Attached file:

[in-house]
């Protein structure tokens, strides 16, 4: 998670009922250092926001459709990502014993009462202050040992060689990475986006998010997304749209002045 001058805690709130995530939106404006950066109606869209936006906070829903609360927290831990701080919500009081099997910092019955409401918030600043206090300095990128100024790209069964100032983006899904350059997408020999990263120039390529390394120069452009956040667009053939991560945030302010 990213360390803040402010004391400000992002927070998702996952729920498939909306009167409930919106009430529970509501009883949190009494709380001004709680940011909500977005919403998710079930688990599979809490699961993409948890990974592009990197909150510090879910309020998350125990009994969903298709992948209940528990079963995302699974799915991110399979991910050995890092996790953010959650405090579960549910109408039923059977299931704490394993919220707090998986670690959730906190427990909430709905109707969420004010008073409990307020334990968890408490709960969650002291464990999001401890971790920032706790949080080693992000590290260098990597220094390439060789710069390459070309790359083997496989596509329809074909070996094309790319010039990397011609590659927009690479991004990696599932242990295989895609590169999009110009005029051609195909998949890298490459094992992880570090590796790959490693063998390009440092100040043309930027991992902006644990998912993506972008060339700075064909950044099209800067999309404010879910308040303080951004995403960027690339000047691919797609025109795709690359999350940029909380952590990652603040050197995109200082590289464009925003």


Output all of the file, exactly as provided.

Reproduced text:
[in-house]
């Protein structure tokens, strides 16, 4: 998670009922250092926001459709990502014993009462202050040992060689990475986006998010997304749209002045 001058805690709130995530939106404006950066109606869209936006906070829903609360927290831990701080919500009081099997910092019955409401918030600043206090300095990128100024790209069964100032983006899904350059997408020999990263120039390529390394120069452009956040667009053939991560945030302010 990213360390803040402010004391400000992002927070998702996952729920498939909306009167409930919106009430529970509501009883949190009494709380001004709680940011909500977005919403998710079930688990599979809490699961993409948890990974592009990197909150510090879910309020998350125990009994969903298709992948209940528990079963995302699974799915991110399979991910050995890092996790953010959650405090579960549910109408039923059977299931704490394993919220707090998986670690959730906190427990909430709905109707969420004010008073409990307020334990968890408490709960969650002291464990999001401890971790920032706790949080080693992000590290260098990597220094390439060789710069390459070309790359083997496989596509329809074909070996094309790319010039990397011609590659927009690479991004990696599932242990295989895609590169999009110009005029051609195909998949890298490459094992992880570090590796790959490693063998390009440092100040043309930027991992902006644990998912993506972008060339700075064909950044099209800067999309404010879910308040303080951004995403960027690339000047691919797609025109795709690359999350940029909380952590990652603040050197995109200082590289464009925003």